US National Junior Teamers Clontz, Delmar Swim Best Times in Unique SwimMAC Meet

2022 SwimMAC LC-SC Invite

  • November 19-20, 2022
  • SwimMAC Swim Center, Charlotte, North Carolina
  • LCM (50 meters) prelims, SCY (25 yards) finals
  • Full Meet Results (PDF)

The weekend before Thanksgiving, SwimMAC Carolina held a uniquely-formatted two-day meet in Charlotte.

The competition had two quirks that separated it from most mid-season club invites. One is that prelims were held in long course meters and finals in short course yards. The other is the way that swimmers advanced to finals. Specifically, there were four finals: the A-Final had the top two swimmers race yards head-to-head, the B-Final had the next four best swimmers, the C-Final had the next six-best swimmers, and the D-Final had a more traditional eight swimmers.

The result was a fun weekend of racing and new personal best times for two US Junior National Team members.

SwimMAC 15-year old Norvin Clontz won a single final in the meet, the men’s 200 yard freestyle. After a 1:53.20 in long course in prelims, Clontz swam a 1:38.79 in finals. For the high school sophomore, that took about four-tenths of a second off his previous best time in the event from March.

That first final of the meet set the stage for an exciting weekend, as he won an exciting head-to-head battle against his SwimMAC teammate Alex Ayers. Ayers was 2nd in 1:38.91.

While that wasn’t a best time for him, he did go best times on the weekend in the 1000 yard free (2nd place – 9:15.47) and 200 yard fly (3rd place – 1:49.95).

Clontz had the fastest time in the 800 meter free in prelims (8:16.76), but was 4th in the 1000 yard free in finals.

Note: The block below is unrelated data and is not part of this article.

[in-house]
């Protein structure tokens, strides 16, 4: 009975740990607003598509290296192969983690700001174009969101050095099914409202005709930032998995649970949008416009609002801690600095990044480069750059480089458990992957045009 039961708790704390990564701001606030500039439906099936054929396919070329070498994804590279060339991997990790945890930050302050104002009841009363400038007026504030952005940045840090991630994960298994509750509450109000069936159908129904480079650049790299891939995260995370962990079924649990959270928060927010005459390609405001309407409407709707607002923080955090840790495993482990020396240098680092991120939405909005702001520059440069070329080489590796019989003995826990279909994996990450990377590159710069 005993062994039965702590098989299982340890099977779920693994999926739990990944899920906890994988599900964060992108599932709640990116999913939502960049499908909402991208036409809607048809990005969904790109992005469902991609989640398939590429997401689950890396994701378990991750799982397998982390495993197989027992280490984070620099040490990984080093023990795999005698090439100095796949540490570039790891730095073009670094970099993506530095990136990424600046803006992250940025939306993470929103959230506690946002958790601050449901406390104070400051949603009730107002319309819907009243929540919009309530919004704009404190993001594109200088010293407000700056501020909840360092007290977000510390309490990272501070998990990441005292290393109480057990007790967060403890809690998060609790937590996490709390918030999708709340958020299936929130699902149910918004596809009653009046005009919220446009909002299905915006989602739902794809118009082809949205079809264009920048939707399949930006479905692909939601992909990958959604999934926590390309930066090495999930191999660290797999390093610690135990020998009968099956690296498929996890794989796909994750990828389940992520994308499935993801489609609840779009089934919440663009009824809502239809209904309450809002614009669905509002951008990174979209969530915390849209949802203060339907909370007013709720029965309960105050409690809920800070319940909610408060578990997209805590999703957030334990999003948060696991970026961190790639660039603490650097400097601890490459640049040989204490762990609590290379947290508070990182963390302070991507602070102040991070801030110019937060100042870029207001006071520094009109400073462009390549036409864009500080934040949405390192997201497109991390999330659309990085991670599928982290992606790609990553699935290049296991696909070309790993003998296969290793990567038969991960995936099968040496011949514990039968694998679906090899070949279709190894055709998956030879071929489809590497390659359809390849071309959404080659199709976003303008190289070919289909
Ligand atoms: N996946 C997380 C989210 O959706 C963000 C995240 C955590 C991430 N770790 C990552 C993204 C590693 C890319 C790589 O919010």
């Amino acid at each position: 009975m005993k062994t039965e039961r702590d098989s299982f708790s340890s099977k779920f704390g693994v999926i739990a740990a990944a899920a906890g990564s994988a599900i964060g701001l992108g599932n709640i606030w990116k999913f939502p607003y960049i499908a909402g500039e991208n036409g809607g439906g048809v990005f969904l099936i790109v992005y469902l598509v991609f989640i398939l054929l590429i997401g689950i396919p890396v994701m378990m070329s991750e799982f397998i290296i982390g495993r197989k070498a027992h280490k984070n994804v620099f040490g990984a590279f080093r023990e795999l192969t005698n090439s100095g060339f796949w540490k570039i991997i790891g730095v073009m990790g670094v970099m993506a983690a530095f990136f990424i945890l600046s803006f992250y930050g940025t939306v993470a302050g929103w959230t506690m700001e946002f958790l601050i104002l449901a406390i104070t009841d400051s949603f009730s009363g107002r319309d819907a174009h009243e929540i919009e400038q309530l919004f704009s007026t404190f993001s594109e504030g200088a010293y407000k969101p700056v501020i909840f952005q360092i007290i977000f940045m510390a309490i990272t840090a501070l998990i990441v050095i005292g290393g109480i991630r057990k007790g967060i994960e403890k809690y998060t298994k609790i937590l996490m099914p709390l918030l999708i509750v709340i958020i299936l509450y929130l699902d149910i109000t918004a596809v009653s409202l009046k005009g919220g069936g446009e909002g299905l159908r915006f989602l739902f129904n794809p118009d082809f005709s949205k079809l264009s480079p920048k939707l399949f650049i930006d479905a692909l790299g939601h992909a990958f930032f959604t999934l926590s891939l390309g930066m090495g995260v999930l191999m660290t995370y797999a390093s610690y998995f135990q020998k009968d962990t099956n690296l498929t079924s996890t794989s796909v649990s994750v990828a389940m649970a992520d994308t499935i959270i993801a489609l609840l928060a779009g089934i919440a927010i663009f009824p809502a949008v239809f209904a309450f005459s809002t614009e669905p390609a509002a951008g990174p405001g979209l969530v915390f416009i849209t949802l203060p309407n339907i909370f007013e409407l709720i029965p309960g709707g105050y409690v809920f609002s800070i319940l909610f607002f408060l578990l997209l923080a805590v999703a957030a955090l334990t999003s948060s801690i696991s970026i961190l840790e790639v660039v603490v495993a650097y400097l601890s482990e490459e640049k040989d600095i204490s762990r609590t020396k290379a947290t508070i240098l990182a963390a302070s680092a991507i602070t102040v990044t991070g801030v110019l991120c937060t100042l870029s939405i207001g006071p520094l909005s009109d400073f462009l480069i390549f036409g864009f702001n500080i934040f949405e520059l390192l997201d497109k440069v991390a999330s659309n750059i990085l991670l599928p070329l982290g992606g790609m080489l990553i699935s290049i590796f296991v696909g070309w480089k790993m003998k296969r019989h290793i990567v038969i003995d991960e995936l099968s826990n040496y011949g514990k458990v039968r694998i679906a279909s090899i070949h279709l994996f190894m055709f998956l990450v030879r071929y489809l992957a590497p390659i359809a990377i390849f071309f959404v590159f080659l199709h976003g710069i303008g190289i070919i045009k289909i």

Another SwimMAC’er on the Junior National Team, Ben Delmar, put up three wins on the weekend, swimming lifetime bests in six different races, including long course prelims and short course finals events.

Among his wins was the event that put him on the National Junior Team, the 200 breaststroke. After a 2:19.34 in prelims, he posted a 1:58.41 in finals – winning the race by five seconds and taking seven-tenths off his previous lifetime best. In the last 12 months, he has dropped his short course best time in this race from a 2:03.66 to a 1:58.41.

Delmar also won the 100 breaststroke, with a yards-best of 55.43 in finals; and the 400 IM with a prelims long course best of 4:34.92 and a finals short course best of 3:51.89. That 400 IM time is a six-and-a-half second drop for him and gives him a new Summer Junior Nationals cut.

Further expanding his repertoire into the IMs, he was 3rd in the 200, swimming a 2:10.46 (meters) in prelims and a 1:50.57 (yards) in finals. Both were big time drops.

Delmar was a relatively-late class of 2023 commit to North Carolina, not committing until April of this year. That is turning into a boon-of-a-signing for the Tar Heels: his 200 breaststroke would be the fastest on the Tar Heel team this season. His IM shift fits with what UNC is doing well right now: they have the #2 and #3 swimmers in the ACC this season in the 400 IM.